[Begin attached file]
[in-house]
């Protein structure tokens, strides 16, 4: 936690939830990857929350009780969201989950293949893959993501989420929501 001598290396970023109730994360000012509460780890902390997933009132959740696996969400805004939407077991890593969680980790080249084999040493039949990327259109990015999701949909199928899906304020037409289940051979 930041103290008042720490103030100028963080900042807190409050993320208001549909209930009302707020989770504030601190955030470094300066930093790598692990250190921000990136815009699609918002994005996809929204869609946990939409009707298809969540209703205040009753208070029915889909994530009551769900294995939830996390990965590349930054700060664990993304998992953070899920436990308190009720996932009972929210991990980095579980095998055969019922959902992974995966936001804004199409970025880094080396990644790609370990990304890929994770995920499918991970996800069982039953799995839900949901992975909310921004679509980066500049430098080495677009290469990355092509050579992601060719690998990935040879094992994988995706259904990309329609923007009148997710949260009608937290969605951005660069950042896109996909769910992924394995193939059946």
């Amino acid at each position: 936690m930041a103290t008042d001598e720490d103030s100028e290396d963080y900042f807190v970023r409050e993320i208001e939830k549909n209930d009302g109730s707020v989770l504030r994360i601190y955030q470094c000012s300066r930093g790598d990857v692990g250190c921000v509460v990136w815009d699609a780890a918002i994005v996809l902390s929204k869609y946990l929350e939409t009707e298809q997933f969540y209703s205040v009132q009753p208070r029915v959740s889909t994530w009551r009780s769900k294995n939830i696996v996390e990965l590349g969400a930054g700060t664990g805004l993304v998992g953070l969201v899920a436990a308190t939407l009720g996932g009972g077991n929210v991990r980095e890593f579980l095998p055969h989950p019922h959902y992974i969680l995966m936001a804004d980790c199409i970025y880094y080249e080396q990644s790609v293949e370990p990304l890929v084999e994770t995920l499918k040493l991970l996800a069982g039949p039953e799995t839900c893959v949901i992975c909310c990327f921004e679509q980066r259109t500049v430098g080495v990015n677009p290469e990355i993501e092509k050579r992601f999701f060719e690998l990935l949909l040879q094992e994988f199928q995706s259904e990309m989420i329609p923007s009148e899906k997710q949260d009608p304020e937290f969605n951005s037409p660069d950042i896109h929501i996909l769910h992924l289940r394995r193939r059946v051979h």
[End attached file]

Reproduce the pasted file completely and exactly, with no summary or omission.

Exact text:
[in-house]
């Protein structure tokens, strides 16, 4: 936690939830990857929350009780969201989950293949893959993501989420929501 001598290396970023109730994360000012509460780890902390997933009132959740696996969400805004939407077991890593969680980790080249084999040493039949990327259109990015999701949909199928899906304020037409289940051979 930041103290008042720490103030100028963080900042807190409050993320208001549909209930009302707020989770504030601190955030470094300066930093790598692990250190921000990136815009699609918002994005996809929204869609946990939409009707298809969540209703205040009753208070029915889909994530009551769900294995939830996390990965590349930054700060664990993304998992953070899920436990308190009720996932009972929210991990980095579980095998055969019922959902992974995966936001804004199409970025880094080396990644790609370990990304890929994770995920499918991970996800069982039953799995839900949901992975909310921004679509980066500049430098080495677009290469990355092509050579992601060719690998990935040879094992994988995706259904990309329609923007009148997710949260009608937290969605951005660069950042896109996909769910992924394995193939059946």
């Amino acid at each position: 936690m930041a103290t008042d001598e720490d103030s100028e290396d963080y900042f807190v970023r409050e993320i208001e939830k549909n209930d009302g109730s707020v989770l504030r994360i601190y955030q470094c000012s300066r930093g790598d990857v692990g250190c921000v509460v990136w815009d699609a780890a918002i994005v996809l902390s929204k869609y946990l929350e939409t009707e298809q997933f969540y209703s205040v009132q009753p208070r029915v959740s889909t994530w009551r009780s769900k294995n939830i696996v996390e990965l590349g969400a930054g700060t664990g805004l993304v998992g953070l969201v899920a436990a308190t939407l009720g996932g009972g077991n929210v991990r980095e890593f579980l095998p055969h989950p019922h959902y992974i969680l995966m936001a804004d980790c199409i970025y880094y080249e080396q990644s790609v293949e370990p990304l890929v084999e994770t995920l499918k040493l991970l996800a069982g039949p039953e799995t839900c893959v949901i992975c909310c990327f921004e679509q980066r259109t500049v430098g080495v990015n677009p290469e990355i993501e092509k050579r992601f999701f060719e690998l990935l949909l040879q094992e994988f199928q995706s259904e990309m989420i329609p923007s009148e899906k997710q949260d009608p304020e937290f969605n951005s037409p660069d950042i896109h929501i996909l769910h992924l289940r394995r193939r059946v051979h």